Activists given special entry to Joseph’s Tomb

Visitors clean site in West Bank city of Nablus ahead of annual commemoration expected to attract thousands

Jacob Magid is The Times of Israel's US correspondent based in New York

A group of religious activists were permitted a special visit to Joseph’s Tomb in the West Bank city of Nablus late Wednesday night to clean and prepare the site for a larger gathering later this month marking the anniversary of the Biblical figure’s death.

Among those present were Samaria Regional Council head Yossi Dagan and the council’s controversial rabbi Elyakim Levanon.

Among the renovations carried out by the visitors was the installation of synthetic grass at the site.

The anniversary of Joseph’s death is traditionally marked on the 41st day of the Omer — the seven-week period between the festivals of Passover and Shavuot — which falls on May 22 this year. The Samaria Regional Council said it is expecting thousands to mark the occasion.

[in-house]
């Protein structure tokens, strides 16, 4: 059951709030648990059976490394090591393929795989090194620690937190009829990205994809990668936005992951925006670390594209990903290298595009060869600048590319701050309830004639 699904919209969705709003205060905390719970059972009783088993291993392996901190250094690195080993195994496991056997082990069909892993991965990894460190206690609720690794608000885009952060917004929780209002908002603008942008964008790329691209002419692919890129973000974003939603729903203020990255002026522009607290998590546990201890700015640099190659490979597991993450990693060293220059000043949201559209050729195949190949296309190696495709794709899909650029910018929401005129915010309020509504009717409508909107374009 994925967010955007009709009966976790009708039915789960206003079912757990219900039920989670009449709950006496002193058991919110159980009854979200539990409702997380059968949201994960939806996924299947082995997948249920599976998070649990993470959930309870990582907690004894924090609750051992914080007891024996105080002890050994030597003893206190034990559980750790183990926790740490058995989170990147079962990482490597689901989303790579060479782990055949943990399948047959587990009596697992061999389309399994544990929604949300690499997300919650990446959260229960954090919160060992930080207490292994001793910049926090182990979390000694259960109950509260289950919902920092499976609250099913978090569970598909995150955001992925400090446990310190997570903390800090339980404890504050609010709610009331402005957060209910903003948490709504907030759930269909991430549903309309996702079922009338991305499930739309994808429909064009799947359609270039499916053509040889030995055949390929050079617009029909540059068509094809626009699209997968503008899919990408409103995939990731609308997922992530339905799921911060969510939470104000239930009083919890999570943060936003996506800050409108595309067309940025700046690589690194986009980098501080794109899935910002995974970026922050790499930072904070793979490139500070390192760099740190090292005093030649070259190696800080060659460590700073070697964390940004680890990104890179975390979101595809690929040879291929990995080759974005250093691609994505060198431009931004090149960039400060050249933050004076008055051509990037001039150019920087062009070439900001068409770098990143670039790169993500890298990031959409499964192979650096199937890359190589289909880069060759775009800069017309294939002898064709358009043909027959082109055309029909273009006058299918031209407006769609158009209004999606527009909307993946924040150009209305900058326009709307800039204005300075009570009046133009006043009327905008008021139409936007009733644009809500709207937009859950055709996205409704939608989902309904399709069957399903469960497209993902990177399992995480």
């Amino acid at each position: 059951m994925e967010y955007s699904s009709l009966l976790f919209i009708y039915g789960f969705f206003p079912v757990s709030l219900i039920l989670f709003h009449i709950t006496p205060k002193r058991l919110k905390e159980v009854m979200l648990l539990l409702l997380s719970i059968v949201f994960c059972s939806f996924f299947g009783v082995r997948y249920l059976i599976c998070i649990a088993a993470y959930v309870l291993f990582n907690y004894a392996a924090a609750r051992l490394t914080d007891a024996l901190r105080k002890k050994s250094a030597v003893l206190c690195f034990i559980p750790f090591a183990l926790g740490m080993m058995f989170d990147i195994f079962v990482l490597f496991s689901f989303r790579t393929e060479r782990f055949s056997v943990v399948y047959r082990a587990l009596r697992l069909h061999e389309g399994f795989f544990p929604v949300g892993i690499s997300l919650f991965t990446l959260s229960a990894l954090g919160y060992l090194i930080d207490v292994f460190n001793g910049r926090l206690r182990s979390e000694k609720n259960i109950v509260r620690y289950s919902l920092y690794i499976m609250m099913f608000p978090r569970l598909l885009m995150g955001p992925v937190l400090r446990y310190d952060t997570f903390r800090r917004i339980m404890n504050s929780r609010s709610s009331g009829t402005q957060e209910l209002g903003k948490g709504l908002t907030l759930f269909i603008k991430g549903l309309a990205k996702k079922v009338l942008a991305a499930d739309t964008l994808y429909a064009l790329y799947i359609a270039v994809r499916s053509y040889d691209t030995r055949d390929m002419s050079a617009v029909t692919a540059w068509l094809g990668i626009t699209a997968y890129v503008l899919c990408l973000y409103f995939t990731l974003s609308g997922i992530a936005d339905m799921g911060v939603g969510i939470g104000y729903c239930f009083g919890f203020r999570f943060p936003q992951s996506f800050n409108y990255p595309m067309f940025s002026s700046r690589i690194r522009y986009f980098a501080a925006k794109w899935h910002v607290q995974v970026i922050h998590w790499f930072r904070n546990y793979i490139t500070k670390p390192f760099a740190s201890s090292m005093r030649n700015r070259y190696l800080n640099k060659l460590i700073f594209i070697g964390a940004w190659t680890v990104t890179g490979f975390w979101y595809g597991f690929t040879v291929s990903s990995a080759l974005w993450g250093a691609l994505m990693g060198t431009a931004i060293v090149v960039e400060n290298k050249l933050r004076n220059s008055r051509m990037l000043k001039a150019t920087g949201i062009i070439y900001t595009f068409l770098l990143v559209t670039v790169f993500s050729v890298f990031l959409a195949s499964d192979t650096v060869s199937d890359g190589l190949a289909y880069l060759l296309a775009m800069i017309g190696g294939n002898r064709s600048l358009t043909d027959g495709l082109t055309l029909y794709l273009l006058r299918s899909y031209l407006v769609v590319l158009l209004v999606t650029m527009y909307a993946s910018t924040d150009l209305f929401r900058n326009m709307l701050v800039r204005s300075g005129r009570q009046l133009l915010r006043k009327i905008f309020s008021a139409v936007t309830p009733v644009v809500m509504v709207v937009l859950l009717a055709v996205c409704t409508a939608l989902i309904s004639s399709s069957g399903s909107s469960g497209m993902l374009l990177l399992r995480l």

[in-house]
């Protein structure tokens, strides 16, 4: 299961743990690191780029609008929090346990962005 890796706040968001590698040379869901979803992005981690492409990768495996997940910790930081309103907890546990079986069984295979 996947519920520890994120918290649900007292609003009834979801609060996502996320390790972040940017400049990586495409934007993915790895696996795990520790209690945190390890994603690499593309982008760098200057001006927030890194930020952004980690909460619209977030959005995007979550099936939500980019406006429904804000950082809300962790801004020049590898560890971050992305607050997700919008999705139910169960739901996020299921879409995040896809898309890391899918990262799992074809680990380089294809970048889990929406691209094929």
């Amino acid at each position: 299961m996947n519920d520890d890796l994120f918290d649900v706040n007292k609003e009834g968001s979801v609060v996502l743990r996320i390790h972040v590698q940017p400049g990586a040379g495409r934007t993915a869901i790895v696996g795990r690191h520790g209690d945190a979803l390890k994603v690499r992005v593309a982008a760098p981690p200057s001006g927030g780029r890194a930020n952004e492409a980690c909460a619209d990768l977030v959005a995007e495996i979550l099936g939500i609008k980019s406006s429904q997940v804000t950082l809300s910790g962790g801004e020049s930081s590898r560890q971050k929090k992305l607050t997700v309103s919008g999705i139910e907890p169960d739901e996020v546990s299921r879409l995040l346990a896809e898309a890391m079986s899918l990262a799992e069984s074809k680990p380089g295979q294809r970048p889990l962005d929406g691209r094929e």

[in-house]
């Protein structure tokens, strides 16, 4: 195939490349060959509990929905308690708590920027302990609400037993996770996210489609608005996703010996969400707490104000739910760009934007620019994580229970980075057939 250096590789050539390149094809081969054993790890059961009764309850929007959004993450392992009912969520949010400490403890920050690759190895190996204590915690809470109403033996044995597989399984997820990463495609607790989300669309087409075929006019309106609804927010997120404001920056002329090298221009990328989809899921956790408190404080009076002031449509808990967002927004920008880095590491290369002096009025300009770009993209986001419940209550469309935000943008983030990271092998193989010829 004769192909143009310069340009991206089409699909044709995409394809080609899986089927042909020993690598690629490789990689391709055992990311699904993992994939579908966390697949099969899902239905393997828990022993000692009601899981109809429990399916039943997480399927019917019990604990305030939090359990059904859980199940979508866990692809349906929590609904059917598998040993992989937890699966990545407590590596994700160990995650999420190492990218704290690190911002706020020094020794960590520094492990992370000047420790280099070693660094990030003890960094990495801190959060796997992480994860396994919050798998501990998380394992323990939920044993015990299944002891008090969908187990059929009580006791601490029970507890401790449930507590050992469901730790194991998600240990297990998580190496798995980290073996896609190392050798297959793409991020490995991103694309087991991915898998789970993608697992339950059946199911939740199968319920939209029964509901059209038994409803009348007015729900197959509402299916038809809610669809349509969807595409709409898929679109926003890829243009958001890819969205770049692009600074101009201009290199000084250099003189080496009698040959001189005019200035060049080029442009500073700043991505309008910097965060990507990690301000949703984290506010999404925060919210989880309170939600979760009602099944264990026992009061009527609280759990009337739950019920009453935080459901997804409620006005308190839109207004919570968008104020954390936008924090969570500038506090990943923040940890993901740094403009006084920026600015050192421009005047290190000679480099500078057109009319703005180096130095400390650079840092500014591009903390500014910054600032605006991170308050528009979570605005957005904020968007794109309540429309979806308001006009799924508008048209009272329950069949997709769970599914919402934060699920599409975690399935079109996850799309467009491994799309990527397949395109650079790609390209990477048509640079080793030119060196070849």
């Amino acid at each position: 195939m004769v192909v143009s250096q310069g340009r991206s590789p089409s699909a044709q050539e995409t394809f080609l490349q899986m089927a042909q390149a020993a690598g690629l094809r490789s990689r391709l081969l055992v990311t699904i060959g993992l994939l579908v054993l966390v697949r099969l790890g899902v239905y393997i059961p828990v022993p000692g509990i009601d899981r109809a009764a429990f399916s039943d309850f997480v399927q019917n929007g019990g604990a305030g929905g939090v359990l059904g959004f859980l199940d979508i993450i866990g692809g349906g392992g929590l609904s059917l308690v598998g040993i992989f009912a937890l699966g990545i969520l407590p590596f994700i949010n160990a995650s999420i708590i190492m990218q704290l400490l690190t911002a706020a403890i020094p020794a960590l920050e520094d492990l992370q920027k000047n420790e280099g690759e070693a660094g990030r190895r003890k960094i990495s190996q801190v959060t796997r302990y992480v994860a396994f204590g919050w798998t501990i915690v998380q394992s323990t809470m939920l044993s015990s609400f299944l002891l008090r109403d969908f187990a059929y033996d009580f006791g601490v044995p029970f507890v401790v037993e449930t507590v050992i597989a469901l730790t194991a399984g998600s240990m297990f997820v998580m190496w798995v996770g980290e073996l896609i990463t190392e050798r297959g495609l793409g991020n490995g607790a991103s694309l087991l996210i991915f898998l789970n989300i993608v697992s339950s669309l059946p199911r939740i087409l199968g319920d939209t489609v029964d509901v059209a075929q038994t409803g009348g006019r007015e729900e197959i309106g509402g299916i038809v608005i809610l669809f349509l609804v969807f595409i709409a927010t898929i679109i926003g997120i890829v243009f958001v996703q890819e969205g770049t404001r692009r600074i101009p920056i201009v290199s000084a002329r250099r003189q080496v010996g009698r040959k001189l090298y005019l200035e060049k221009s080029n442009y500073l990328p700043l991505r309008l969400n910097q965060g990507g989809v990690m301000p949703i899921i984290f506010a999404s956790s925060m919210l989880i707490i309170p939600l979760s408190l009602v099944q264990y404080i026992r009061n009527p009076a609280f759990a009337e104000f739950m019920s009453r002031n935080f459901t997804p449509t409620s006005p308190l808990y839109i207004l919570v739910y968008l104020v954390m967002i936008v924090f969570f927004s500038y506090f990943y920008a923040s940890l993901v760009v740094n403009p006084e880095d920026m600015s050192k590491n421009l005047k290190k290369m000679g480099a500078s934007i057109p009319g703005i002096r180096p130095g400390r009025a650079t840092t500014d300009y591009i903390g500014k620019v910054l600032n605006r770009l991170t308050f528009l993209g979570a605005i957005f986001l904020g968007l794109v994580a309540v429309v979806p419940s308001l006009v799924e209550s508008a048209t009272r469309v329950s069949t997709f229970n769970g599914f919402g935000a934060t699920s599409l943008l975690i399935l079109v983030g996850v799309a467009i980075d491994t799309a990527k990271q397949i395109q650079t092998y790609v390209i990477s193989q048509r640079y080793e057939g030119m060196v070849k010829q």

Jews at prayer in Joseph's Tomb in the West Bank city of Nablus during a previous visit as IDF soldiers stand guard (photo credit: Abir Sultan/Flash90)
File: Jews at prayer in Joseph’s Tomb in the West Bank city of Nablus as IDF soldiers stand guard. (Abir Sultan/Flash90)

Joseph’s tomb is located inside Area A of the West Bank, under complete Palestinian Authority control. The IDF bars Israeli citizens from entering Area A without prior authorization.

The site is venerated by Jews, Christians and Muslims and has often been a flashpoint for sectarian violence. Jewish pilgrims are usually only allowed to visit the tomb once a month under heavy-armed guard. During these visits, Palestinians routinely throw rocks at the troops, though there have been incidents where shots were fired at the troops.

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